Shell, Exxon Mobil tout a cleaner fuel for megacities

The Axis powers tried to make gas from coal during World War II. New technology makes the process cleaner and more efficient.

Michael Kanellos Staff Writer, CNET News.com
Michael Kanellos is editor at large at CNET News.com, where he covers hardware, research and development, start-ups and the tech industry overseas.
Michael Kanellos
2 min read
DOHA, Qatar--Finally, a car fuel you can drink.

Shell and Exxon Mobil are ramping up production on a fuel, called Gas-to-Liquids, that's derived from natural gas. It significantly reduces the sulfur, carbon monoxide and other pollutants that belch from car tailpipes. And although more costly than regular gas, it should help crimp the air pollution in places like Los Angeles, or in New Delhi, where diesel buses are banned.

Shell currently sells a GTL/diesel blend in 3,000 stations in Europe and Asia, but the company wants to sell a pure form of GTL to power taxis and buses in large cities.

The company has a plant in Bintulu, on the island of Borneo, that can produce 14,700 barrels a day of GTL. In addition, it is in the process of building a plant in Qatar that aims to crank out 140,000 barrels a day by the end of the decade.

With that much capacity, "we could power the taxis and buses in the top 10 megacities in the world," said Andrew Brown, Shell's country chairman for Qatar.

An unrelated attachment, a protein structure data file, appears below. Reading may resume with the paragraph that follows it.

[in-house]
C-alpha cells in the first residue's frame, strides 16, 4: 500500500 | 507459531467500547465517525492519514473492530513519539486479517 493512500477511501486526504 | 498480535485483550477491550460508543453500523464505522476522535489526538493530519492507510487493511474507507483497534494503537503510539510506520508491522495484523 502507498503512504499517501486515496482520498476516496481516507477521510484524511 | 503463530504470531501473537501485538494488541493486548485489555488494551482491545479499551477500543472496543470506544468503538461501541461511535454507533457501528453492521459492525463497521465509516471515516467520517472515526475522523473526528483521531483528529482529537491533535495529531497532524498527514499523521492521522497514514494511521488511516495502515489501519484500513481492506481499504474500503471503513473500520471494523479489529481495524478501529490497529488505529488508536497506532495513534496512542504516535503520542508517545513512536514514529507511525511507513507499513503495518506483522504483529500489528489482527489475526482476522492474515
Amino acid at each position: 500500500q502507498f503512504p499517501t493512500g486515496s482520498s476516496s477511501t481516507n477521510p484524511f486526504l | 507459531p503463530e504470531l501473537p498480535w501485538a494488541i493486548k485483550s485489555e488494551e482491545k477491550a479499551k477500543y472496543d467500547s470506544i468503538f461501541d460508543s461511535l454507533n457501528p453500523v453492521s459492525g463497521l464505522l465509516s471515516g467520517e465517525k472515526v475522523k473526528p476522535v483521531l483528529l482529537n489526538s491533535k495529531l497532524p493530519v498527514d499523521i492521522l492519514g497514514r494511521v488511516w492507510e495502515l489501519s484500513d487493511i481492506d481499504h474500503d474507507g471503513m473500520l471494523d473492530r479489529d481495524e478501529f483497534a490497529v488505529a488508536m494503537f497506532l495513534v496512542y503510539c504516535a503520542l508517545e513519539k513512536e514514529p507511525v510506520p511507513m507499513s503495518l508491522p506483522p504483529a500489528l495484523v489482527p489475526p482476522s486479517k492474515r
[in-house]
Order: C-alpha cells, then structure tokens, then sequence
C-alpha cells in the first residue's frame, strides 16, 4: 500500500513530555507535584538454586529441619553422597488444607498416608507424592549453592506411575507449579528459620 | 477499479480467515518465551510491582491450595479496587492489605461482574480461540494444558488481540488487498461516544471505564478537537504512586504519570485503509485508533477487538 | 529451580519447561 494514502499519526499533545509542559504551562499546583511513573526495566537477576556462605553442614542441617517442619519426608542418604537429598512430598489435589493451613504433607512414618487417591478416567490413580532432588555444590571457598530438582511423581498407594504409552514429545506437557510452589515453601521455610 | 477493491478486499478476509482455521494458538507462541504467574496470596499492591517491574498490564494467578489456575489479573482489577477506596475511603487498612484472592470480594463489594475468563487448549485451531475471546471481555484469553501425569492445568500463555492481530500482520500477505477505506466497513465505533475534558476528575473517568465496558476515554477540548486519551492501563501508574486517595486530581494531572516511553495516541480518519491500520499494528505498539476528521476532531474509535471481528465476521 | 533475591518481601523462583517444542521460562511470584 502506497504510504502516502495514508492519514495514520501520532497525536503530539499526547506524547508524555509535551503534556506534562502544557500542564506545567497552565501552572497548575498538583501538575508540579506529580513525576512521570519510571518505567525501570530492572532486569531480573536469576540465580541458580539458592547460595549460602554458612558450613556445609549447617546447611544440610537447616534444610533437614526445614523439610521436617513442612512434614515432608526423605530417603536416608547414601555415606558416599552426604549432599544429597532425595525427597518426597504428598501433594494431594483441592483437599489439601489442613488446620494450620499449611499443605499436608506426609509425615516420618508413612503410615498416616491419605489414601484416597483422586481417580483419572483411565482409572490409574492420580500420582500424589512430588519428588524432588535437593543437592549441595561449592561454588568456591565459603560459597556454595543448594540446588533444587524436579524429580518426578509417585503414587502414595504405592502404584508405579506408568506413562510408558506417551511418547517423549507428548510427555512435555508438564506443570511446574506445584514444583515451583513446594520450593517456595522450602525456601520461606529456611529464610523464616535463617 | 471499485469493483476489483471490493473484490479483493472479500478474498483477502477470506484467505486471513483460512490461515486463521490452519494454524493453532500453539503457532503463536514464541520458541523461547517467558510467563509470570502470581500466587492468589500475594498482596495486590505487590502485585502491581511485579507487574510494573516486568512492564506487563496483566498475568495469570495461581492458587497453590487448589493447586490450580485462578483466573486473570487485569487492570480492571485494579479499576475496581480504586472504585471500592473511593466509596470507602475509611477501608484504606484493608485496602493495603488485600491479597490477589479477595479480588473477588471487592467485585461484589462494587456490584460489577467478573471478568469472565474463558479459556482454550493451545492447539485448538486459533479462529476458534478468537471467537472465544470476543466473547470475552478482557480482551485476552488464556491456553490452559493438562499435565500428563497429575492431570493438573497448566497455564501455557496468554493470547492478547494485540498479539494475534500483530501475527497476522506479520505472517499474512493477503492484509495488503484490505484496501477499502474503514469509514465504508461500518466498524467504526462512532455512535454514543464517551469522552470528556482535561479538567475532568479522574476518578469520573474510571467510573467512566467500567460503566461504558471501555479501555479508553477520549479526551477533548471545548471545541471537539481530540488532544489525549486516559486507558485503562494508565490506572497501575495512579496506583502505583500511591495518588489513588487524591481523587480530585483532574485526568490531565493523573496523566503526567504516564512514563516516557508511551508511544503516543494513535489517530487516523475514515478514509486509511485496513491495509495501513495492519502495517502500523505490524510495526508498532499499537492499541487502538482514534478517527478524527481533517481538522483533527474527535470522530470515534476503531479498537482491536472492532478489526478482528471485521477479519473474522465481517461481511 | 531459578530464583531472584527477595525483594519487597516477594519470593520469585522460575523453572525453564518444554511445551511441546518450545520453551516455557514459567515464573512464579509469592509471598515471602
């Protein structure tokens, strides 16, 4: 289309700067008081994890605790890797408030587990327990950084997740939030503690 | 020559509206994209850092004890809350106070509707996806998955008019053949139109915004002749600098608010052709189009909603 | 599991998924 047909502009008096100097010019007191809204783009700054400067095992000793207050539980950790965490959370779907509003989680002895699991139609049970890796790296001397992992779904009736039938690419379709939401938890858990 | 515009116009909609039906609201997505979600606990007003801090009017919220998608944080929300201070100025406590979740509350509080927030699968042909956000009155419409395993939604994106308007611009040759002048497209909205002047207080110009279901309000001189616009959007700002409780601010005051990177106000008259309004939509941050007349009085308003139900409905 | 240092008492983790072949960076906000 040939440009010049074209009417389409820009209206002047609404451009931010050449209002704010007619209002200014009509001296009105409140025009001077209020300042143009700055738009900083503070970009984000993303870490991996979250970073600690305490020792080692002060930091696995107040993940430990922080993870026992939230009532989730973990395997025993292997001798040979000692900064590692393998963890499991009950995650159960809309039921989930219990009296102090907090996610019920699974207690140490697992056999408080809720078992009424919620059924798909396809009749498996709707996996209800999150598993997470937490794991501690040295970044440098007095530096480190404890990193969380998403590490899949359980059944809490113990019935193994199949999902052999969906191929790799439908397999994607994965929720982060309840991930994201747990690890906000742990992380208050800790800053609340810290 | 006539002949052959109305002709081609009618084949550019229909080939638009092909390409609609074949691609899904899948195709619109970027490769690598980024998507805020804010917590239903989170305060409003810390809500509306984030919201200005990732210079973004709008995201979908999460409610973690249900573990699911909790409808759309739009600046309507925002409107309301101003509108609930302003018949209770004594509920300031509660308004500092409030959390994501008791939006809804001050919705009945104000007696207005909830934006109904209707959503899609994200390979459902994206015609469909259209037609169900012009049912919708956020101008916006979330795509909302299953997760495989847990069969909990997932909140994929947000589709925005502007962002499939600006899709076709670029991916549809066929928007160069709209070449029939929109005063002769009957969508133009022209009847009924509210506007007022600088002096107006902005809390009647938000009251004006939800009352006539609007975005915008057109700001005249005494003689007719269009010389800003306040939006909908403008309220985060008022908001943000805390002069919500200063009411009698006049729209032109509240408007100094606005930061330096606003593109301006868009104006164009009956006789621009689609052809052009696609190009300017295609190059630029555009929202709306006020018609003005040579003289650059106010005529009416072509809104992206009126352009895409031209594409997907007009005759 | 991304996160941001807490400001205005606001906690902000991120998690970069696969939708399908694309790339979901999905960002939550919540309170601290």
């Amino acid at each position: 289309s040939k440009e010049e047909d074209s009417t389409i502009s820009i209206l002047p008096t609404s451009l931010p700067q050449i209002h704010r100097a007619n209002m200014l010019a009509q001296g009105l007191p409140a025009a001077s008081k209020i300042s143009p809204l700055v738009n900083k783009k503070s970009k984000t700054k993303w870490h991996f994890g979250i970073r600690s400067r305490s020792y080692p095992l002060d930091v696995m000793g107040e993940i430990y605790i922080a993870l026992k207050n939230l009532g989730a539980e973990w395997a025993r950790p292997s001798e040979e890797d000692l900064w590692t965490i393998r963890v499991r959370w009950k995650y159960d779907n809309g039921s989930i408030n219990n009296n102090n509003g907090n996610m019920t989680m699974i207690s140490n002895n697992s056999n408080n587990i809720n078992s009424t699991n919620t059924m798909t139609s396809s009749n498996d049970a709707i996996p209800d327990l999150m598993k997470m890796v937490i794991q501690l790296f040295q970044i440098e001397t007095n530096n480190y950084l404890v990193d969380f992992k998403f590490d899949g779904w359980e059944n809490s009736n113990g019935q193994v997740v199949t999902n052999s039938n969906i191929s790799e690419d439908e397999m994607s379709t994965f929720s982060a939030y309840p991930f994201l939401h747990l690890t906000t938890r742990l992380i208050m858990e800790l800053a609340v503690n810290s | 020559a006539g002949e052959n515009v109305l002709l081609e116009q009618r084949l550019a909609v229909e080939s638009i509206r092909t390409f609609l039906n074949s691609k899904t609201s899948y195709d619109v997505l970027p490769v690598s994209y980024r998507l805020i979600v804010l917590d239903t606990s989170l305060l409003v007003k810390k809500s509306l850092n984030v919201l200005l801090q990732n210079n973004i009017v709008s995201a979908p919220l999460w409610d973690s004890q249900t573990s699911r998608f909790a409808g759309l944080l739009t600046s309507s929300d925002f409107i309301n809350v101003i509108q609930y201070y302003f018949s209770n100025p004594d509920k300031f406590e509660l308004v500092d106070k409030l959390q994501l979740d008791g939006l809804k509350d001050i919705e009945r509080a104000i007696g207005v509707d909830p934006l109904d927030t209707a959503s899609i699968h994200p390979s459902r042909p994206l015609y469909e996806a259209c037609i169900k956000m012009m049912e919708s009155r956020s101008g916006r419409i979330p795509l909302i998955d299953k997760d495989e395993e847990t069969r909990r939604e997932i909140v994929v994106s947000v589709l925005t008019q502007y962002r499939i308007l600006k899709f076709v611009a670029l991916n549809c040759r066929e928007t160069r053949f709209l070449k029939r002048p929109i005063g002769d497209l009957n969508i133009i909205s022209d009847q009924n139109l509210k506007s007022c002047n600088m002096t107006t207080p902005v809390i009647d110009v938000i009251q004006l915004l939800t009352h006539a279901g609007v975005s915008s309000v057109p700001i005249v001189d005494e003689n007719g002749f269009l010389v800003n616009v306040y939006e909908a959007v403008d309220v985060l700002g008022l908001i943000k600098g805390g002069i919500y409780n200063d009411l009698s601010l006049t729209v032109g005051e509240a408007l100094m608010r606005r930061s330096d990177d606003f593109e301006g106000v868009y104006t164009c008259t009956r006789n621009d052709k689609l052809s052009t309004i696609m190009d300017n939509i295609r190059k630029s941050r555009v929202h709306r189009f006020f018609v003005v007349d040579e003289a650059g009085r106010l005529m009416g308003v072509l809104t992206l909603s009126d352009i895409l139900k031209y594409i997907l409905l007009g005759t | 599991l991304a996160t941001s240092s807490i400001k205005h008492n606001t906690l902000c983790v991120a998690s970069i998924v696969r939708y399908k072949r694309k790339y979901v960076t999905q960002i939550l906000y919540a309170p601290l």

One of the chief advantages of GTL is it works in contemporary diesel engines. And, it can be transported and sold through the existing diesel infrastructure, so adoption won't require automakers to undertake a substantial technical overhaul.

Essentially, GTL is a modified version of a technique for turning coal into gasoline. The technique, called the Fischer-Tropsch process, was discovered in Europe in the 1920s. But instead of starting with coal, the GTL process begins with synthetic gas created in an industrial plant. The synthetic gas derives from natural gas--which is far cleaner than coal--and other materials.

"You can drink it," one Shell executive said. "You won't feel great, but you won't die."

In fact, food producers use a kosher-approved GTL derivative to line juice boxes.

The end product, depending how it is processed and what is added, contains no sulfur and fewer nitrogen compounds than standard gas. Cars that run on GTL emit less carbon dioxide. Some of the carbon dioxide benefit is lost because producing GTL creates more of the byproduct than producing normal oil does. Independent research is under way to bury carbon dioxide.

The real challenge to mass adoption of GTL is cost. It takes roughly 10,000 cubic feet of natural gas to produce a barrel of oil, an Exxon Mobil representative estimated.

Both companies are putting their GTL plants in Qatar, which sits on the world's largest natural gas reserves.